When Greengrocer.com.au went online in 1997, customers in Sydney were quick to embrace
the convenience of filling their online shopping basket from the comfort of their home any time up until midnight,
with deliveries to their door the following day.
Two years later Greengrocer.com.au has over thirty thousand
customers and it has scaled from three people into a company of over 130 people operating in two capital cities.
Today, Greengrocer.com.au's ultimate challenge remains how to effectively manage the growth of the company. In
December 1999 it's sales grew 50 percent, and continued to climb another 10 percent in January and a further 30
percent in February achieving 80% growth in just three months.
"Fruit and veg fits the Internet business model very well...we let the customer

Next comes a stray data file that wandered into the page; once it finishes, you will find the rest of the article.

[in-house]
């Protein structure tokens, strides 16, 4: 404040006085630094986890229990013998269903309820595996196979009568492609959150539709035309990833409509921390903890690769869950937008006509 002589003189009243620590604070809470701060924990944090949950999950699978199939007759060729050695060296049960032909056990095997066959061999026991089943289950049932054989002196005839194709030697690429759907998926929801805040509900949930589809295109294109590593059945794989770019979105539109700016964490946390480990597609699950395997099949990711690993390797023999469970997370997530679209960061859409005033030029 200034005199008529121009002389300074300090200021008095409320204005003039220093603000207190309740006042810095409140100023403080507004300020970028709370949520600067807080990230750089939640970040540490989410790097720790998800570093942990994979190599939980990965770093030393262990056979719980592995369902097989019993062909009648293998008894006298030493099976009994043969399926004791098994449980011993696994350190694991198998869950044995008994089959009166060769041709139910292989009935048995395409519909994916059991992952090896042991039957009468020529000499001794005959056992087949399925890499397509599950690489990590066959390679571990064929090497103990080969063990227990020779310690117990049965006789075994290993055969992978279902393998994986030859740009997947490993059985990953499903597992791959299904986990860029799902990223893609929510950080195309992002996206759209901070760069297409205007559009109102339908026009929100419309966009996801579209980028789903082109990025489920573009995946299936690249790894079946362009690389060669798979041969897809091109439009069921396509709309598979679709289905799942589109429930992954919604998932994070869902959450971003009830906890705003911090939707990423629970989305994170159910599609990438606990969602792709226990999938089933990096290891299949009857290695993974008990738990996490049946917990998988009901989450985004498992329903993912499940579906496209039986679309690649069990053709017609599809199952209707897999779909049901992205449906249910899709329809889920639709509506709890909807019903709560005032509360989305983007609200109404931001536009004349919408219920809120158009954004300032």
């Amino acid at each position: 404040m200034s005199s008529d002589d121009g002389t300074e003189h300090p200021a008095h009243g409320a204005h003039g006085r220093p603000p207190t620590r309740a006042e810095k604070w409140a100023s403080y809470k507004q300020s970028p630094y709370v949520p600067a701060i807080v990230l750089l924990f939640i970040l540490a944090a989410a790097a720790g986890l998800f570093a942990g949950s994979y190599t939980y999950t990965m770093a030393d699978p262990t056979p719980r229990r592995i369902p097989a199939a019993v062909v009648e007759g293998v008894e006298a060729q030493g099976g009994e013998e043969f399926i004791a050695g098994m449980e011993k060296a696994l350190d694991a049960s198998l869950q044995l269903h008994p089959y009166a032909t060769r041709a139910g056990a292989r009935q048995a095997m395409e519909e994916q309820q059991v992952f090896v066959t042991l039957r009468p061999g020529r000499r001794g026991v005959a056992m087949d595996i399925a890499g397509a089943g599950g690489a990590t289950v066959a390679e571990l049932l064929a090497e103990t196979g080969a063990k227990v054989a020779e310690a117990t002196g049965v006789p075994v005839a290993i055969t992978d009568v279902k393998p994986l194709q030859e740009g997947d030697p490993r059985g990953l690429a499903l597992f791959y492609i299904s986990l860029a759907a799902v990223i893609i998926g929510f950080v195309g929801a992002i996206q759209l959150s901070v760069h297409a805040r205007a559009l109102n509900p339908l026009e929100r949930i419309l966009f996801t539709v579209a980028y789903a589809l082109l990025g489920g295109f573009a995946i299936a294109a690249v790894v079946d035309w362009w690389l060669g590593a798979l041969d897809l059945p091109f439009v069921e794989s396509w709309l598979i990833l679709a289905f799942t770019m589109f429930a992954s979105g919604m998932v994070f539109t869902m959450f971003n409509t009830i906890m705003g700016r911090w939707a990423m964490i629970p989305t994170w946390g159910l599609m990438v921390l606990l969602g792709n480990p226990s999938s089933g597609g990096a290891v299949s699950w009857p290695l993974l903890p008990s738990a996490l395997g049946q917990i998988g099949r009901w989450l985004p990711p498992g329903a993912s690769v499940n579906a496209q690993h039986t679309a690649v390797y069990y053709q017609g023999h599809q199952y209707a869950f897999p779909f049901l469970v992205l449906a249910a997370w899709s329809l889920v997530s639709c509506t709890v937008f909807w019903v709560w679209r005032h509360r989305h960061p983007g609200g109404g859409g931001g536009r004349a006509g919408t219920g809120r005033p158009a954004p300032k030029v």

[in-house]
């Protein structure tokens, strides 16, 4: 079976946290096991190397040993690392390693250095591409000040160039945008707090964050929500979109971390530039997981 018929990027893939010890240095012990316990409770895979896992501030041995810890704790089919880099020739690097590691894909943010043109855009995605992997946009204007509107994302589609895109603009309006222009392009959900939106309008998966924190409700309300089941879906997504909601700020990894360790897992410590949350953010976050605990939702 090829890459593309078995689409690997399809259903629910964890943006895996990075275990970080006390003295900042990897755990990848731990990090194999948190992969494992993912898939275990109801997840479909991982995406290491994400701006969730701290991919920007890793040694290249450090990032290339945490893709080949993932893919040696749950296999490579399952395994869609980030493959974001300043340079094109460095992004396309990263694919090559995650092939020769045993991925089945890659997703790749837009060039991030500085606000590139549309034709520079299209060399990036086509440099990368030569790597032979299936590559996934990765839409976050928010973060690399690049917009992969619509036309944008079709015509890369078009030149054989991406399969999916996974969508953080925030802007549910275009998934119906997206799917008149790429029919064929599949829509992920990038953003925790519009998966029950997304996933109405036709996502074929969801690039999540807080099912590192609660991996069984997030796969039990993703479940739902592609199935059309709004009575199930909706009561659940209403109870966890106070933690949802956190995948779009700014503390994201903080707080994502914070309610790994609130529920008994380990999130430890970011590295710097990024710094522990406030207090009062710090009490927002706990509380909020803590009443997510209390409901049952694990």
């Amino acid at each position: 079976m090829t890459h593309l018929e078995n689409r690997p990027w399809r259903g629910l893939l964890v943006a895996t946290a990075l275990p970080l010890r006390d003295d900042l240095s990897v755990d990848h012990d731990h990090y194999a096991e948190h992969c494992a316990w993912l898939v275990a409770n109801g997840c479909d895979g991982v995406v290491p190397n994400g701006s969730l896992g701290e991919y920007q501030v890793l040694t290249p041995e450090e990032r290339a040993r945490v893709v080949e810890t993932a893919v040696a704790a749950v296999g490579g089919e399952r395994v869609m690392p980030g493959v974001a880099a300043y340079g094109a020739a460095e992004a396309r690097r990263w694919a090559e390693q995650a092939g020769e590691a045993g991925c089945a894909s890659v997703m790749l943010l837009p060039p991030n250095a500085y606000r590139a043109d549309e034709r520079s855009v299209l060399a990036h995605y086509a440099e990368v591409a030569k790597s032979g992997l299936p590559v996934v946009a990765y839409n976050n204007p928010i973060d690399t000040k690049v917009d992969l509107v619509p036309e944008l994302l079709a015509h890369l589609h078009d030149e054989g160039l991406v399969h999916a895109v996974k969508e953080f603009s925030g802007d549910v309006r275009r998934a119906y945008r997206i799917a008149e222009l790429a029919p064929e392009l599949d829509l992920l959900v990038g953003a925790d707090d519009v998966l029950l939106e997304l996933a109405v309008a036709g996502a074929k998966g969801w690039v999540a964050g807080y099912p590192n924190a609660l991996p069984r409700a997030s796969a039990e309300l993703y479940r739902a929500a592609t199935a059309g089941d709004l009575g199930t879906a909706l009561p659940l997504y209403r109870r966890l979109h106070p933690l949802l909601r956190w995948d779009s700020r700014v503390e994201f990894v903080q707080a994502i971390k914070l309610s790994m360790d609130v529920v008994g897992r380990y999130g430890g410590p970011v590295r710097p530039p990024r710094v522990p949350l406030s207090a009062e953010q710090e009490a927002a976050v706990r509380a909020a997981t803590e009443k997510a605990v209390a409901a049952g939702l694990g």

tell us what they want, we only buy what they need, and deliver it directly to them."
- Doug Carlson
The big question for Carlson - who is driving Greengrocer.com.au to become the Woolworths (Australia's largest
mainstream supermarket chain) of the Internet - is whether he can maintain the friendly, interactive, easy-to-use
customer face of the web site whilst scaling both his technology and personnel to meet the escalating growth.
Carlson is passionate and adamant about e-business - "when you've grown up online, you understand the business
and the industry". 'It's an entirely different world," he says, "With e-commerce consumers and companies
operating on a completely different level to brick and mortar companies. They don't understand it. They build a
web site and think, 'We're an e-commerce company,' but they're not. They don't think differently."
"Fruit and veg fits the Internet business model very well," says Carlson. "In a traditional greengrocer
(store), once you put food on your shelves it starts dying - there's between 6 and 10% spoilage and waste - but
we reverse the process. We let the customer tell us what they want, we only buy what they need, and deliver it
directly to them."